Heat Exchangers for Batch ReactorsSeptember 3, 2019
Many chemical products are produced in batch processes, typically in a stirred tank reactor. Most processes will require heat transfer into and/or out of the reactor, for the following reasons:
- to bring the batch up to reaction temperature
- to maintain batch temperature during endothermic or exothermic reactions
- to cool the batch once the reaction is complete
The efficiency with which heat can be added to or removed from the batch will have an economic impact (effect on batch cycle time) and may also have safety implications (where the reaction exotherm could lead to a runaway condition).
At small scale the heating and cooling duties can be achieved using a coil immersed in the reactor and/or a jacket attached to the outer surface. However, as the scale of the process increases, the tank surface area to volume ratio reduces, making it harder to fulfil the required duty by these methods. For larger-scale processes, therefore, it is normal to utilise a separate heat exchanger, pumping the batch through an external loop. The typical arrangement of such a system is illustrated in Figure 1.
The arrangement shown in Figure 1 leads to some constraints on the design of the external heat exchanger, in order to suit the layout of the plant; to ensure that the batch contents can be easily drained off between batches; to allow the use of both hot and cold service fluids if necessary:
- batch contents flows on tubeside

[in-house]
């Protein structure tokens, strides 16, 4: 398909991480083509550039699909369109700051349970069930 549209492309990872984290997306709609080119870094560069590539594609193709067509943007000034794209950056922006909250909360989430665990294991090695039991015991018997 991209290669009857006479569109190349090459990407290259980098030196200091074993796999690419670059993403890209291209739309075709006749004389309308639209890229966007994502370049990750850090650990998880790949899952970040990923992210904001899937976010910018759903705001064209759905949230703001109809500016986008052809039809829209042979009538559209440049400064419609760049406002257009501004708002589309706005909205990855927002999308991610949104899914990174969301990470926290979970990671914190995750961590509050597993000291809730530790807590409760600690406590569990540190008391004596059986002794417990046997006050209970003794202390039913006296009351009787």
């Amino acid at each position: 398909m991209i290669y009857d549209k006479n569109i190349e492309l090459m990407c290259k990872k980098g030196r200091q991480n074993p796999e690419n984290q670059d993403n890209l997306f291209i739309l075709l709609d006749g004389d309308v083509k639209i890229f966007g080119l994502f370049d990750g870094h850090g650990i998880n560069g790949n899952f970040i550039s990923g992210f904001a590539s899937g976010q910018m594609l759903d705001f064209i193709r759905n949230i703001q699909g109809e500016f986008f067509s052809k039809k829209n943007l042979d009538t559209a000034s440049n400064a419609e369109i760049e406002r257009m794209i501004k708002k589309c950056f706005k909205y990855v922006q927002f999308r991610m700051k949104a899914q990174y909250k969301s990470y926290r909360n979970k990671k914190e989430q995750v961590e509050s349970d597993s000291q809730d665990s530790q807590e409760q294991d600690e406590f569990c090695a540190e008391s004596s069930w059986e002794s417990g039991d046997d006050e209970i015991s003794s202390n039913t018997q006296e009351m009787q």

- vertical orientation
- single tube pass
- tube length roughly equal to the height of the reactor
These constraints can present a problem to the heat exchanger designer. In order to optimise the heat transfer on the tubeside, a high velocity is preferred. Since the tubeside fluid is pumped in a relatively short loop, plenty of pressure drop is usually available, but the single pass arrangement and relatively short tube length may restrict the maximum velocity which can be achieved. Once the maximum tube length is utilised, the only way to increase the surface area is to use more tubes. As the number of tubes increases, the tubeside velocity (and heat transfer coefficient) reduces.
As a result of the above constraints, large and inefficient heat exchanger designs are common in this service. However, this can be avoided by considering the use of tube inserts. Such devices are ideal for single-pass arrangements, since tubeside heat transfer can be optimised independently from tubeside velocity. This promotes efficient heat transfer and minimises the overall size of the heat exchanger.
The effectiveness of tube inserts can be illustrated via an example. Heat exchanger designs for a batch reactor are compared in the table below. The reactor contents have a viscosity of 1 cP and the service fluid is cooling water.
|Without inserts||With inserts|
|Maximum tube length||m||2.44||2.44|
|Allowable pressure drop||kPa||50||50|
|Heat exchanger size:|
|Actual tube length||m||2.44||1.80|
|No. of tubes (19.05mm OD)||1039||74|
|No. of tube passes||1||1|
|Overall heat transfer coefficient||W/m2K||29||547|
|Tubeside heat transfer coefficient||W/m2K||39||2170|
|Tubeside pressure drop||kPa||2||30|
The difficulty of designing the exchanger without tube inserts is clear from the table above. The maximum tube length constraint makes it impossible to use the available pressure drop effectively, leading to laminar flow on the tubeside and very low heat transfer coefficient. The resulting exchanger is large, heavy and inefficient.
By contrast, the use of tube inserts allows high heat transfer coefficients to be achieved within the allowable pressure drop, and the exchanger is actually shorter than the maximum length allowed. The overall result is a compact and efficient heat exchanger which meets all the requirements of the process.